The mind set of the time is revealed as the fire was reported from God as though it was a punishment from God. It was most likely lightning.
Job’s children may have been involved in revelry as they were described as ‘eating and drinking’.
Before Noah’s flood, people were ‘eating and drinking’. These people were not ready for the flood. And they were not ready to meet God (Matthew 24:37-39). There may be some kind of connection to this.
The servants in verses 14-17 announced that Job had lost all his possessions. Job’s sheep died in a fire. Enemies stole Job’s camels. Other enemies took Job’s oxen and his donkeys. In the morning, Job was the wealthiest man in the east. But by the evening, Job was a very poor man.
It appears that Satan was making sure that everything the LORD had given him permission to do, would be done all at once to overwhelm Job. Notice in each instance, only one was left to come and tell of the tragedy that happened.
To lose them all at once must have been terrible. It’s hard to imagine such a tragedy. If anything would cause Job to turn against God, this would be it. This wind was like a cyclone.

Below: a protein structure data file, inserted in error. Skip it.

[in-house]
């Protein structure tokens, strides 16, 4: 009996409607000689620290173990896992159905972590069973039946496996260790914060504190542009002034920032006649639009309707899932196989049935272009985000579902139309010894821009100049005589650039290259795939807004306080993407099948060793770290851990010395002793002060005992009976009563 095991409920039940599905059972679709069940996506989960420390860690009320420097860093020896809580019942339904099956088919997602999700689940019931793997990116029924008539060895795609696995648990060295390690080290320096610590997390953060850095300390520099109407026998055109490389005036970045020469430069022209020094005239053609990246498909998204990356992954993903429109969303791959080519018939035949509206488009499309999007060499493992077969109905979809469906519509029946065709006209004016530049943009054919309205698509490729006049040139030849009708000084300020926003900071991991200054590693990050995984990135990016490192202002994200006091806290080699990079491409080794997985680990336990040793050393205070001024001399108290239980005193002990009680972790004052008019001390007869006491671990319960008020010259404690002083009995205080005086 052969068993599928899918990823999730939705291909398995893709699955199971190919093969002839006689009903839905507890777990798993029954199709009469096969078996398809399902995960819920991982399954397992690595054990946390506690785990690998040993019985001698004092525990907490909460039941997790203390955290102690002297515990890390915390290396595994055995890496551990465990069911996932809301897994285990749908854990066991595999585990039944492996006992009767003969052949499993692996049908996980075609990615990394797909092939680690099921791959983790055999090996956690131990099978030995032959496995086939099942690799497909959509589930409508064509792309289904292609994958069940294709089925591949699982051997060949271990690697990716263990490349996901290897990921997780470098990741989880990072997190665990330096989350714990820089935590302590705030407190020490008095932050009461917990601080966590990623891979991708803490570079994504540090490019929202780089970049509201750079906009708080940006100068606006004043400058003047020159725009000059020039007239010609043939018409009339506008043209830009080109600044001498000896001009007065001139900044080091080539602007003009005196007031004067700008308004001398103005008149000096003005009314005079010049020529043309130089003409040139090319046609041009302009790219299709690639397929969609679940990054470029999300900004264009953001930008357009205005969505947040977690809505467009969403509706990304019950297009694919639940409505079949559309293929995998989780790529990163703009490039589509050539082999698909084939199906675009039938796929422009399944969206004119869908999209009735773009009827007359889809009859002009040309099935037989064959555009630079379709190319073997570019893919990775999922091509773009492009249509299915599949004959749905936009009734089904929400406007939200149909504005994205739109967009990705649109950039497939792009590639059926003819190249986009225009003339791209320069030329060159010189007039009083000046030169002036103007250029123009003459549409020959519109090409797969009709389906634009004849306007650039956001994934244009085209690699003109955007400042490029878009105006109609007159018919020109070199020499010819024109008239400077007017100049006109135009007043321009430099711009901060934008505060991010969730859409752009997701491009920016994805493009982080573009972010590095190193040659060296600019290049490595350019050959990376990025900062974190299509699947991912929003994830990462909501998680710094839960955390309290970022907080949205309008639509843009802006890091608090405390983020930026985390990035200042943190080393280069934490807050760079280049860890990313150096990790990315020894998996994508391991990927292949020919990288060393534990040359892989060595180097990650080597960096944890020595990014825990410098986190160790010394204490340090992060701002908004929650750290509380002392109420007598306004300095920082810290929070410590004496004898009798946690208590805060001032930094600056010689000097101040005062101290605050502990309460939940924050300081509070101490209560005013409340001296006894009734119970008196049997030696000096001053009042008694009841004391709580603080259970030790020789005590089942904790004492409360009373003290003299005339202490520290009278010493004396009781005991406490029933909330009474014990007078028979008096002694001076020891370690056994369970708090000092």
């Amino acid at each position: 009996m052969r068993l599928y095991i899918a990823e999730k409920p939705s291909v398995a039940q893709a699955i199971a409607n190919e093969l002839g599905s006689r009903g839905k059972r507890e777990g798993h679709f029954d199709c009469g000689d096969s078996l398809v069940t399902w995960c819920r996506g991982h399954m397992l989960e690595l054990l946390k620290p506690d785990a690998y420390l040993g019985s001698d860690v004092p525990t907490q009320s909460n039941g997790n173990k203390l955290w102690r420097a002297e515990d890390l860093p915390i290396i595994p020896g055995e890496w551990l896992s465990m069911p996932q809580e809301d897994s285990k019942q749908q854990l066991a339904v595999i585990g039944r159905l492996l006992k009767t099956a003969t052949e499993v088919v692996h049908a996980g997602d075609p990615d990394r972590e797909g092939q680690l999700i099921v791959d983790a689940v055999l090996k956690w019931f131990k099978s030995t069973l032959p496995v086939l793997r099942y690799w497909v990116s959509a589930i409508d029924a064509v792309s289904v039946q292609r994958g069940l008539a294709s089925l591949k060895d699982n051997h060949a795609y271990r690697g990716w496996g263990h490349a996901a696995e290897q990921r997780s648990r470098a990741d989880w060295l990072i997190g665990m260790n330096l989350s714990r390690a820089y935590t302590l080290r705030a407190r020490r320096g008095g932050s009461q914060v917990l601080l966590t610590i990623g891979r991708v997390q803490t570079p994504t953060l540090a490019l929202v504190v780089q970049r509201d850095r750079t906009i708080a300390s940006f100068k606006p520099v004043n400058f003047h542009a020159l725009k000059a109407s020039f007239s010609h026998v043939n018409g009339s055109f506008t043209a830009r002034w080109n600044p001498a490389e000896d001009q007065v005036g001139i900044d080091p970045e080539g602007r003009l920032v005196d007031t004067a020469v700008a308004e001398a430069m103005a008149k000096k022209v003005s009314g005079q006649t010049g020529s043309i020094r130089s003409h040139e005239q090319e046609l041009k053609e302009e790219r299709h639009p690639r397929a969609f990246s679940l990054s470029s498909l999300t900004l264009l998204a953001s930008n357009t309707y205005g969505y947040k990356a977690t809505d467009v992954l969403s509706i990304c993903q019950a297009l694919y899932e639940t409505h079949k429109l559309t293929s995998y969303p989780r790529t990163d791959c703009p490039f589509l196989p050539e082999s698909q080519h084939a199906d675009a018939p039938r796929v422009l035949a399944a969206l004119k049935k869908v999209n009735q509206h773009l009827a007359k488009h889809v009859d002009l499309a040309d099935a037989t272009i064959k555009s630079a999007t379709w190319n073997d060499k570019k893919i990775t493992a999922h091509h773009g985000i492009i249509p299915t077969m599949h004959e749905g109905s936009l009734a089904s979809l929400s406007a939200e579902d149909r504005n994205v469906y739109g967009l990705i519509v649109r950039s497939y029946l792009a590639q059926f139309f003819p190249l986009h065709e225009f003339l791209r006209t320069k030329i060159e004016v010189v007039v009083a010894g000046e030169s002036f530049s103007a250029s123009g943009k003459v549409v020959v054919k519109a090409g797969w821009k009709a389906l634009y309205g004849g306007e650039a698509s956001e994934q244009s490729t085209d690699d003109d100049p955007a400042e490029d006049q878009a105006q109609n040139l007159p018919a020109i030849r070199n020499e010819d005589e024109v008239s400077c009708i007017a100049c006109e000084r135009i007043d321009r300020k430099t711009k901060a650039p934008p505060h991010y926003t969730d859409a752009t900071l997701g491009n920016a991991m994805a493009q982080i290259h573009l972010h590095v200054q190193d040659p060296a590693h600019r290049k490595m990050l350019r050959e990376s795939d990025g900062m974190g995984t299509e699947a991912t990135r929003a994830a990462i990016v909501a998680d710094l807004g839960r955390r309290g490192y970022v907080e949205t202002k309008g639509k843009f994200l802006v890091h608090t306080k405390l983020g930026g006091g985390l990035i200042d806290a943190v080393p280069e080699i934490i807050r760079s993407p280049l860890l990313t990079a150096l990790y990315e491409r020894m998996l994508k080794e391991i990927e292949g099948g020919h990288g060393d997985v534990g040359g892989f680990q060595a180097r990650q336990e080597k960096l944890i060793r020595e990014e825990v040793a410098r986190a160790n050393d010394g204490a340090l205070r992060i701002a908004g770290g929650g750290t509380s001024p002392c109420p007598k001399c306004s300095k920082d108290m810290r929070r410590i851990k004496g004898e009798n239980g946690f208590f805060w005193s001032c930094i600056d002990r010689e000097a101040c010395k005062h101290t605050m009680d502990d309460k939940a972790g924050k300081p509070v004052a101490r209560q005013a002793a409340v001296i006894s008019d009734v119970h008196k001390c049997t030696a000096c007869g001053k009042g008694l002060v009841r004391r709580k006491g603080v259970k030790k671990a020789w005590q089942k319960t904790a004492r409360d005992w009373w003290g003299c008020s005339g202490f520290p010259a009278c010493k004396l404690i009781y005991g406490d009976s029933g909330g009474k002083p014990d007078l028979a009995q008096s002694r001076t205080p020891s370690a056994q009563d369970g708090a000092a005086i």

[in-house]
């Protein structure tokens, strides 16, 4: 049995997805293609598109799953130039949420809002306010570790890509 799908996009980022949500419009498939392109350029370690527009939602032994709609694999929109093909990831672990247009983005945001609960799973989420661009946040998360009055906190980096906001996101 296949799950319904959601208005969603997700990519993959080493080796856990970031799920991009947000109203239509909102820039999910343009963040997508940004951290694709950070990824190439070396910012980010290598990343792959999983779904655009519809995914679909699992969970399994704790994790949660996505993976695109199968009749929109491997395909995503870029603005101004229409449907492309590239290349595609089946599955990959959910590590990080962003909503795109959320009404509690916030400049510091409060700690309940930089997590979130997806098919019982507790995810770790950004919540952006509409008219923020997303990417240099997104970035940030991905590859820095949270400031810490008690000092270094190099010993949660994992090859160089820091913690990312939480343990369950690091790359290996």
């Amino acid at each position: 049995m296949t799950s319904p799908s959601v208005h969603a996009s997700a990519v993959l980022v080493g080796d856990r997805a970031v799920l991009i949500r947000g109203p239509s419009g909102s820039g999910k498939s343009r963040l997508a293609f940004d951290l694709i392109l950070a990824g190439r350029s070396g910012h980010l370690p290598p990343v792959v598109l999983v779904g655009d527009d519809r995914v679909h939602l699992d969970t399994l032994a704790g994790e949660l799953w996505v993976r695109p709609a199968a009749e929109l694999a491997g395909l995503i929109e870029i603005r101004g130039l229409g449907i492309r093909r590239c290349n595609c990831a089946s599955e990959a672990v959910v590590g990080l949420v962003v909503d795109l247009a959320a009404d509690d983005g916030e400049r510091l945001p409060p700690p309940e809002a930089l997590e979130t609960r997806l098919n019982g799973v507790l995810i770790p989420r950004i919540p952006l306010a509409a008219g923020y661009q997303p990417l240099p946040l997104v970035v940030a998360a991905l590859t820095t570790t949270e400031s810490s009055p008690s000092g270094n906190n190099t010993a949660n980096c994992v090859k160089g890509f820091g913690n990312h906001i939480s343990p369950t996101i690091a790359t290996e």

20 At this, Job got up and tore his robe and shaved his head. Then he fell to the ground in worship 21 and said:
“Naked I came from my mother’s womb,
and naked I will depart.
The Lord gave and the Lord has taken away;
may the name of the Lord be praised.”
22 In all this, Job did not sin by charging God with wrongdoing.
Satan failed. Job’s response was one of going to God humbly and in reverence. He had lost his family and wealth. It’s hard to imagine such a response. That certainly was not my response to a similar situation in August 2015 and in my situation there was a lot more hope than for Job. Self pity, anger, hurt, blame all featured in my distress but this does not appear to be the case for Job.
In my situation I had been completely to blame but Job was blameless. It’s quite a response. The words of scripture suggest that it was an immediate response to praise God. I took several months of wrestling for me to get to a good place.
Job’s health was left alone. Job was a grieving man who still worshiped while he mourned. God’s goodness appears to have not been doubted at this stage..
Job assumed that God had taken his possessions. It seemed fair to him. They were not his anyway. He had a perspective that God gave him his wealth and he was now taking it back.
There is a saying that suffering can make you bitter or better. Grieving can cause us to pull away from God or move closer to him. God does not move but we do. He always stays close. It’s us who distance ourselves. In this case it drew Job closer to God.